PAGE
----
As part of an ongoing effort to make government spending more transparent, state Controller John Chiang is asking every kindergarten though 12th-grade education agency in California to provide a rundown of employee salaries and benefits, which would be posted online.
That includes all of the public schools, district offices and charter schools in Orange County as well as the county Department of Education.
“After the City of Bell demonstrated how the absence of transparency and accountability can breed fiscal mismanagement, my office endeavored to create a one-stop resource detailing compensation data for every public official and employee,” Chiang wrote in a letter Tuesday to kindergarten through 12th-grade or K-12 education officials statewide.
“By providing objective, uniform data, we can have an informed citizenry that meaningfully engages in community decision-making.”
So far, the website lists employee compensation for workers at the state, county, city, special district, community college and public university levels but nothing from K-12 institutions.
He gave May 5 as a deadline and suggested that the agencies should have no trouble complying.
“Each data element requested is a matter of public record and should be extractable from your agency’s existing tax, payroll, benefit, and pension files,” Chiang wrote.
It remains to be seen how long it will take for local officials to comply.
Orange County’s top school finance official said there are some challenges to overcome.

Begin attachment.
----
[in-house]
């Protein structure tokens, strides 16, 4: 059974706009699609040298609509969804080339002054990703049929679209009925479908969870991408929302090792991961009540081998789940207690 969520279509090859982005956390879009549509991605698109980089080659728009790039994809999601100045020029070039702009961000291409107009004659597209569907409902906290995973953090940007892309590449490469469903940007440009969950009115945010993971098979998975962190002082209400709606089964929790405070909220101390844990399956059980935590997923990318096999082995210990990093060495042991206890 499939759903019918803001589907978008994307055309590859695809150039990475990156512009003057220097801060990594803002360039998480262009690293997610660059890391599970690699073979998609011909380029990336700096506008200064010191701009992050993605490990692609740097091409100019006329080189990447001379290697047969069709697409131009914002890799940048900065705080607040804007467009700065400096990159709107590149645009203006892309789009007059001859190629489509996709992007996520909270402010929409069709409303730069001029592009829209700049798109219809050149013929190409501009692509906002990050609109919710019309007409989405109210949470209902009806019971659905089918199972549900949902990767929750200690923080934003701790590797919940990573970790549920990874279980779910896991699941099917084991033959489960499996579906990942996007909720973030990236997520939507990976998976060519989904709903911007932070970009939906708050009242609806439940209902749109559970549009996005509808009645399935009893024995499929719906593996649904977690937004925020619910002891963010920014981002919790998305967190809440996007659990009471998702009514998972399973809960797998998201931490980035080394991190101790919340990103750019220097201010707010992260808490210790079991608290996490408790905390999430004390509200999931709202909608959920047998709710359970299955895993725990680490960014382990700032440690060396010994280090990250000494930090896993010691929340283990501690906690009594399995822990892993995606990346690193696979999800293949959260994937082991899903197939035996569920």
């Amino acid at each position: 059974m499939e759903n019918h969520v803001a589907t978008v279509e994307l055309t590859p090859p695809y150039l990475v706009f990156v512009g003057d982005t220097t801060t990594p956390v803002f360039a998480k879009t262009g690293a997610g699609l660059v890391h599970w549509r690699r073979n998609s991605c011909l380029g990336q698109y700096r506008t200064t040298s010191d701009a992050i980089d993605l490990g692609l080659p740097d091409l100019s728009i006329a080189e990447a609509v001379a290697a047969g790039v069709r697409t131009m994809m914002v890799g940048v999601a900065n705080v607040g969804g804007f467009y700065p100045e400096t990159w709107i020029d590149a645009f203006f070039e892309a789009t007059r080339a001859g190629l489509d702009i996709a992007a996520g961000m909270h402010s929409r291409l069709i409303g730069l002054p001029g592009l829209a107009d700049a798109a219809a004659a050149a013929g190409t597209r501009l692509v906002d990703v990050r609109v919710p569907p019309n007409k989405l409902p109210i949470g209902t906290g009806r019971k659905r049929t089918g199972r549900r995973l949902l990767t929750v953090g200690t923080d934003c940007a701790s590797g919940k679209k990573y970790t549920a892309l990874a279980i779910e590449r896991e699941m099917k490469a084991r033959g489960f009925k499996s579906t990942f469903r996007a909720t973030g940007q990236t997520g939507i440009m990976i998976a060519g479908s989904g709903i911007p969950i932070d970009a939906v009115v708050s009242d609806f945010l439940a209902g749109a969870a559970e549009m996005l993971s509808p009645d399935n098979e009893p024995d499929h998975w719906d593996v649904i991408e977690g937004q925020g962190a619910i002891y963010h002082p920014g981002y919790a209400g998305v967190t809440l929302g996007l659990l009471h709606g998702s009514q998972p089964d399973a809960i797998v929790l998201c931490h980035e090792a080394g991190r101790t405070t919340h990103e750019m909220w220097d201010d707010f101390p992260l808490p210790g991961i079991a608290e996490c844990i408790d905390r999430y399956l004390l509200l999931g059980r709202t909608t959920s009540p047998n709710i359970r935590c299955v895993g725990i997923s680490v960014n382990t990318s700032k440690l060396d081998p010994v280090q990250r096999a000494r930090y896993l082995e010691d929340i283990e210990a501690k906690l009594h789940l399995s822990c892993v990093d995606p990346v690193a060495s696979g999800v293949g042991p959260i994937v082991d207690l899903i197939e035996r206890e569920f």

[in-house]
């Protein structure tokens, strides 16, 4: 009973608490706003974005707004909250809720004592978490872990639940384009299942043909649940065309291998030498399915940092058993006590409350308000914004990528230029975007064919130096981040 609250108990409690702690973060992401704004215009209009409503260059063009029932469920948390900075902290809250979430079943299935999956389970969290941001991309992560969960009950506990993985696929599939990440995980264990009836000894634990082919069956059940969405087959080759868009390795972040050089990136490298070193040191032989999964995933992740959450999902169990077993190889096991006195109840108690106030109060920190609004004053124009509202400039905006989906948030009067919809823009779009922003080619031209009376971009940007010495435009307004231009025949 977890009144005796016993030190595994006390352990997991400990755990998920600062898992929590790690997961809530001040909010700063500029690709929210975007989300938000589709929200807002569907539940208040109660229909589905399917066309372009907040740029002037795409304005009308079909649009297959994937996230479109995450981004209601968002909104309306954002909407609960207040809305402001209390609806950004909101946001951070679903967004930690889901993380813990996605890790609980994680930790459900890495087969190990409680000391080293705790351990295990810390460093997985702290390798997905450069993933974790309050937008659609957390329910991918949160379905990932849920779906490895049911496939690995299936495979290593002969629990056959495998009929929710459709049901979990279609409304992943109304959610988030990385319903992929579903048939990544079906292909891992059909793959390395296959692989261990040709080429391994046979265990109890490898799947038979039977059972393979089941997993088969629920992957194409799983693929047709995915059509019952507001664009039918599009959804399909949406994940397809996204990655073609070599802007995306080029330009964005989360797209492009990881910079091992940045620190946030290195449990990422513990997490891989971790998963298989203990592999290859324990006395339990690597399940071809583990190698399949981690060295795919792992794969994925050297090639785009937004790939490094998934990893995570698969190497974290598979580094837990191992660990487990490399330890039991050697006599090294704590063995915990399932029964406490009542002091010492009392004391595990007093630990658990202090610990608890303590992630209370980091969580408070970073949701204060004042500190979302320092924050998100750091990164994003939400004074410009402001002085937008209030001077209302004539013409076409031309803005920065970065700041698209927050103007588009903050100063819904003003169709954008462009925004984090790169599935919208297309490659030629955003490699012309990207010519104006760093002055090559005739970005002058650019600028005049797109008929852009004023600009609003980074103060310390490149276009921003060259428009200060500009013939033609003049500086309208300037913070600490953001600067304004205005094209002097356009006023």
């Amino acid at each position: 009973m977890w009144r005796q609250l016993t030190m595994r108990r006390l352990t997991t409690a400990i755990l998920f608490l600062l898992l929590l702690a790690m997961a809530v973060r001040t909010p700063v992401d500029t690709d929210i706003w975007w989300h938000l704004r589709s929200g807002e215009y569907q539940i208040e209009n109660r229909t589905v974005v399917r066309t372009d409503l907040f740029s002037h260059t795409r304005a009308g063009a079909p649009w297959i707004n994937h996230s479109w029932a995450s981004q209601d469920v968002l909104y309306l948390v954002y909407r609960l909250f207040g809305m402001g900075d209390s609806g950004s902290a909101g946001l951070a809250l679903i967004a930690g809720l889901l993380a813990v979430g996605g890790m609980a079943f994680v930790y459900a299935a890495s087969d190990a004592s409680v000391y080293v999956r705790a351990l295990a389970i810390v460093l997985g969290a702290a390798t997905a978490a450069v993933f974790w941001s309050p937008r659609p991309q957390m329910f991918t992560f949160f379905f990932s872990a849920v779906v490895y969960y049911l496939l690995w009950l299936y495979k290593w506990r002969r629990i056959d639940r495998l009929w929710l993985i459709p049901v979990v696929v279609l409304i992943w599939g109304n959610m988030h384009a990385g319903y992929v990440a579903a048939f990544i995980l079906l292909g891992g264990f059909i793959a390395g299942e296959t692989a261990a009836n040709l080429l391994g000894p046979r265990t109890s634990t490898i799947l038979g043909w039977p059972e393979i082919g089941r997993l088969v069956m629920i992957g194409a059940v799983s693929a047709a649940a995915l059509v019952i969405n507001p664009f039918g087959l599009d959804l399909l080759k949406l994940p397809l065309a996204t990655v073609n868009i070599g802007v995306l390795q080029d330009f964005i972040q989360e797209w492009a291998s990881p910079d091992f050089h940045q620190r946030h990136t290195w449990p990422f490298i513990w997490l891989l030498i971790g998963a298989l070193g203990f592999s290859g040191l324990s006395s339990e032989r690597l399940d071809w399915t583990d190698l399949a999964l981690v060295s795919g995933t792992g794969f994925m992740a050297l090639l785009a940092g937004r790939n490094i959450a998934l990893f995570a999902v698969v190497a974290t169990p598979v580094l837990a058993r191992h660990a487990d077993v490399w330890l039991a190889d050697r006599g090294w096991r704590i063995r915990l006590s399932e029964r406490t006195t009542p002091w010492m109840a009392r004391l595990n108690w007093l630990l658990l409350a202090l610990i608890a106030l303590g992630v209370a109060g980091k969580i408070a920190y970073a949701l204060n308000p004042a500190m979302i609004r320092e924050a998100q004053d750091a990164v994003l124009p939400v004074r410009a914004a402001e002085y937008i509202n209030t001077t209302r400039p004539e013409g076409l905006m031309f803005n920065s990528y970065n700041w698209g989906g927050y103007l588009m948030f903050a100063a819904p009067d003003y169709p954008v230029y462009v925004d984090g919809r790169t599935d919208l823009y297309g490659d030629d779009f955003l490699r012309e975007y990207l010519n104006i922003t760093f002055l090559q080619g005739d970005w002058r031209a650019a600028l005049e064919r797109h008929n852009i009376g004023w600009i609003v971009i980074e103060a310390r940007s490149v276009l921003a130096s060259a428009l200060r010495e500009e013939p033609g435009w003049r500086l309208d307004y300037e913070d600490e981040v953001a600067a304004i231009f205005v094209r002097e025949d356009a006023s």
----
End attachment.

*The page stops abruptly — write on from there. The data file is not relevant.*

“The difficulty for school districts is the format that they’re requesting is not the format that we keep data in,” said Wendy Benkert, associate superintendent for business services at the county Department of Education.
Benkert cited the fact that school employees are not divided into “departments” as listed on the controller’s website and that costs for health, dental and vision coverage vary by employee.
“I believe that school districts need to be transparent, and we are,” said Benkert. “We don’t have an issue with transparency. It’s the format that they’re asking for.”
State officials, meanwhile, said they’re ready to help with any formatting problems.
“We’ve already worked with more than 3,000 local governments to get this information,” said Jacob Roper, a spokesman for the controller’s office.
“One of the reasons that we built much of the information off of the W-2 [tax form] is that every payroll system … has to do a W-2 at the end of the year,” he added.
“We have already dealt with a variety of local payroll systems,” he said. “We stand ready to work with any school official to get this data.”
California has about 1,000 school districts, educating around 6 million students at 10,000 schools. Another 1,000 charter schools serve about 400,000 students.
Overall, about $70 billion is expected to be spent on K-12 education statewide this fiscal year.
In Orange County, 27 school districts oversee about 600 public schools and 500,000 students at a cost of more than $5 billion per year.
The controller’s public pay website was launched in 2012 and lists compensation details for many of California’s approximately 2 million state and local government employees.
Among other things, the site includes a ranking of the 10 most highly-paid employees among various levels of government. The website has been viewed more than 7 million times, Roper said.
Despite the mandate, however, several agencies in Orange County haven’t filed financial data on time in recent years, including the Transportation Corridor Agencies, city of La Habra, Emerald Bay Service District and Public Cable Television Authority.
After Voice of OC contacted the toll road and Emerald Bay agencies for comment, they reversed their positions and sent their data.
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